National security concerns – the three risks

Only trigger events that raise national security concerns are subject to review. The intended statutory statement of policy intent would describe where and how the government considers these concerns are most likely to arise, based on three risk factors:  

i) the target risk – the draft statement indicates that, while the government will be able to look at trigger events in any markets, it is expected that the focus will be core areas of the economy: certain parts of the civil nuclear, energy, communications, transport and defence sectors; some advanced technologies (including AI, computing, networking and data communication, quantum technologies, nanotechnologies and synthetic biology); critical suppliers to government and the emergency services; and military and dual-use technologies.

ii) the trigger event risk – looks at whether the trigger event would enable or enhance the ability of a hostile party to undermine national security through disruptive or destructive actions, espionage or inappropriate leverage.

iii) the acquirer risk – asks whether the acquirer is a hostile party or actor; the draft statement notes that foreign actors are more likely to pose a risk than UK-based or British acquirers.

Process

Where a trigger event is voluntarily notified the government would undertake a preliminary screening (lasting up to 15 working days, but extendable by a further 15) to decide whether to call it in for full assessment. In the absence of voluntary notification, the government would have the right to call in transactions for assessment. It has suggested a six month window, starting from the trigger event, to exercise its call-in power.

Where a transaction is called in the government would have 30 working days (extendable by a further 45 working days) to conduct a full national security assessment. During this time the parties would not be able to complete or, if the trigger event has already taken place, the parties would not be able to take any further steps that would increase the acquirer's control or make it more difficult to unwind. 

Remedies to protect national security

The White paper envisages that one Senior Minister (i.e. Cabinet Office level) would be the key decision maker for the whole national security vetting regime.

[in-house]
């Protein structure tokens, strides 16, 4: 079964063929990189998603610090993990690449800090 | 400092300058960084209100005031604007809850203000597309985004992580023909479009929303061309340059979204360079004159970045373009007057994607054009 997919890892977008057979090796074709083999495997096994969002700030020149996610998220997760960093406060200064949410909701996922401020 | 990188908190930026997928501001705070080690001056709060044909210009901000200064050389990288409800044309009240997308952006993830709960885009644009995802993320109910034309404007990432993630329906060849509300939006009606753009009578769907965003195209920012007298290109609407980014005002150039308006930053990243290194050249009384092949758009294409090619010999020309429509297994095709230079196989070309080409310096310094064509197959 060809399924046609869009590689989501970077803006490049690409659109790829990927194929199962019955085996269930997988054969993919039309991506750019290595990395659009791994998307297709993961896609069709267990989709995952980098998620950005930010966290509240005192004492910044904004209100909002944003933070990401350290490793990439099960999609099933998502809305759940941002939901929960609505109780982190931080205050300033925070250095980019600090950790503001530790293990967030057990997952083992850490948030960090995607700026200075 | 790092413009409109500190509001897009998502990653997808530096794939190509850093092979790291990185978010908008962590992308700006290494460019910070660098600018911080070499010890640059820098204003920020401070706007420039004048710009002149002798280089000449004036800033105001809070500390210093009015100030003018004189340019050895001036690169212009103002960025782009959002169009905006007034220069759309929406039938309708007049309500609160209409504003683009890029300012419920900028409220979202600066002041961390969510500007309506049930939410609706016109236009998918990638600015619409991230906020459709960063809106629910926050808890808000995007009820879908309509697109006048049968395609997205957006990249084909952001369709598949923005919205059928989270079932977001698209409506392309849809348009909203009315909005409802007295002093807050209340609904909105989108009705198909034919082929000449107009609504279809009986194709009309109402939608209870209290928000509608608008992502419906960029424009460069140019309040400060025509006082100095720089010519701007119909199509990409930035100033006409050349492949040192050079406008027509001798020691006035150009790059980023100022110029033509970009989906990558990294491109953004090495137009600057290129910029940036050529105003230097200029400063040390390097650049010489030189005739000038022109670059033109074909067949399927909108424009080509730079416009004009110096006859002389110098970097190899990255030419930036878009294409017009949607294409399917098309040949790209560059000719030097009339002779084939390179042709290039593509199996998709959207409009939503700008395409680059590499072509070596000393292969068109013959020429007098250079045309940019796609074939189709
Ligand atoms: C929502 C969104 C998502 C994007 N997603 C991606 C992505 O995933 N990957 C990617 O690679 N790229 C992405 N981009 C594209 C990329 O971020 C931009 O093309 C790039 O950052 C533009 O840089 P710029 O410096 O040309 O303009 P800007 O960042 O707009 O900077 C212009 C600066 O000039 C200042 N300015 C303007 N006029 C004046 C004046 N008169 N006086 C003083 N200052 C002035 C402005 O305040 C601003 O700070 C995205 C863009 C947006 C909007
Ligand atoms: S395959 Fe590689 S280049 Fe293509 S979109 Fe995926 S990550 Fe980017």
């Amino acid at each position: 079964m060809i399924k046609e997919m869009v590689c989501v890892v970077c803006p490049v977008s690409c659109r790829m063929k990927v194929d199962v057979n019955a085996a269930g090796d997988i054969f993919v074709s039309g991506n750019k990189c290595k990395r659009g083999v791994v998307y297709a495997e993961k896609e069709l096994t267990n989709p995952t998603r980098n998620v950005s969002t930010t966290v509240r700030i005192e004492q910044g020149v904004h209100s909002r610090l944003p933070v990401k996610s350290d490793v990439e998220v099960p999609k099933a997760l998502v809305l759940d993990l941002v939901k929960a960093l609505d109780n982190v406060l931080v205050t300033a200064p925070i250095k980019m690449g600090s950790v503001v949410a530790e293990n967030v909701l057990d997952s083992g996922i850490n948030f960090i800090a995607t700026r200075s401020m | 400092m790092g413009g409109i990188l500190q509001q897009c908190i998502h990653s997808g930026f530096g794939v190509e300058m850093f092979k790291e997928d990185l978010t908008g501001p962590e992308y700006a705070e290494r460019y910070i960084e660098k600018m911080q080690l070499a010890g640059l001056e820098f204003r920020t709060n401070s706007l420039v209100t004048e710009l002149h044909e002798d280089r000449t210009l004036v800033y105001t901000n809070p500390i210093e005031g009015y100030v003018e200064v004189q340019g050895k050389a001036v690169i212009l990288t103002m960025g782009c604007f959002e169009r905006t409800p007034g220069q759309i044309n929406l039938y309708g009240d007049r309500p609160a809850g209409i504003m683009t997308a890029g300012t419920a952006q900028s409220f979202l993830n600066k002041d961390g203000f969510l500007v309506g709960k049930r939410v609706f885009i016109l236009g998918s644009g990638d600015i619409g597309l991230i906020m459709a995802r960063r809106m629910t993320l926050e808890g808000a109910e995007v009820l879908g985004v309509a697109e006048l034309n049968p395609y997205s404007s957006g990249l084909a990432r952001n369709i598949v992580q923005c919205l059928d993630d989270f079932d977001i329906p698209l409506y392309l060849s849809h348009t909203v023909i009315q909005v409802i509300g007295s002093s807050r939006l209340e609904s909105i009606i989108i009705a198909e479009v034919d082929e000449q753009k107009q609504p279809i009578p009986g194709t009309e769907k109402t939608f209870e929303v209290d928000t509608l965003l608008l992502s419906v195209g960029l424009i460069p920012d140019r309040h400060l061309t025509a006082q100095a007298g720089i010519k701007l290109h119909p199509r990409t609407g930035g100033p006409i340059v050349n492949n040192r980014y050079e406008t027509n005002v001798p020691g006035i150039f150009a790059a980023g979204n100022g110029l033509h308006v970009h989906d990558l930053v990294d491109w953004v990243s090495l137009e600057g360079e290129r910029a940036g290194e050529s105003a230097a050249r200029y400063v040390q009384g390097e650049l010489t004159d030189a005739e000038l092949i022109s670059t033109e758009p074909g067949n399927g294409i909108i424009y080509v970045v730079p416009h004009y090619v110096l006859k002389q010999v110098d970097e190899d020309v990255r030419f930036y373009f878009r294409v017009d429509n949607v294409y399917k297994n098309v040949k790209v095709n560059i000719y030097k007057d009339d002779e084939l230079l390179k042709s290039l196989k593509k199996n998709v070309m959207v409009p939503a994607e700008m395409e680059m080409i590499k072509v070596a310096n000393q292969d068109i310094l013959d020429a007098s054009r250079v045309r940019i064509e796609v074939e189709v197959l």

The proposed remedies include structural remedies such as blocking (or unwinding) transactions, or carving a particular division or asset from the deal, and behavioural remedies such as limiting access to certain sites. Such measures could only be imposed where the Senior Minister reasonably believes the transaction poses a national security risk and the remedy is necessary to prevent or mitigate the risk; the remedy must be proportionate to the risk.

Impact of the new regime

Even without confirmed details of the new regime it is clear that, if it broadly follows the White Paper proposals, it will have far-reaching implications.

The government expects approximately 200 trigger events to be notified each year and that approximately 100 would be called in for full assessment (with remedies imposed in roughly 50). This compares with only a handful of mergers reviewed on national security grounds each year under the current intervention process.

The new regime introduces a new complexity into the deal clearance process, with the possibility of parallel reviews, with potentially inconsistent outcomes. A whole new set of transactions, that currently fall below merger control thresholds, will require clearance before closing. Deals that are subject to both national security vetting and merger control review (whether in the UK, EU and/or other jurisdictions) will face separate processes and timetables. This will increase uncertainties around deal timetables and the potential for further delays. These uncertainties will be all the greater for parties who choose not to notify their transaction and face a six month post-closing period in which the government might call the deal in.

The interaction between the new national security regime, the wider merger control regime, the public interest regime (which will continue to apply in respect of financial stability and media plurality) and the Takeover Code will need to be worked through in greater detail. The government's intention is to work closely with the Takeover Panel and to legislate so that the new assessment process sits as efficiently as possible alongside other regimes and processes.

Regardless of how streamlined the process can be made, however, there will remain the potential for conflicting outcomes from the merger control and national security assessments. The government will have the right to overrule the CMA (including to permit a transaction where the CMA would block it on competition grounds), but this may simply raise more questions over consistency and predictability of outcomes.  

Key contacts

Al Mangan

Al Mangan

Partner, Competition & Regulation
London

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Bruce Kilpatrick

Bruce Kilpatrick

Partner, Head of Competition
London

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Rona Bar-Isaac

Rona Bar-Isaac

Partner, Competition
London, UK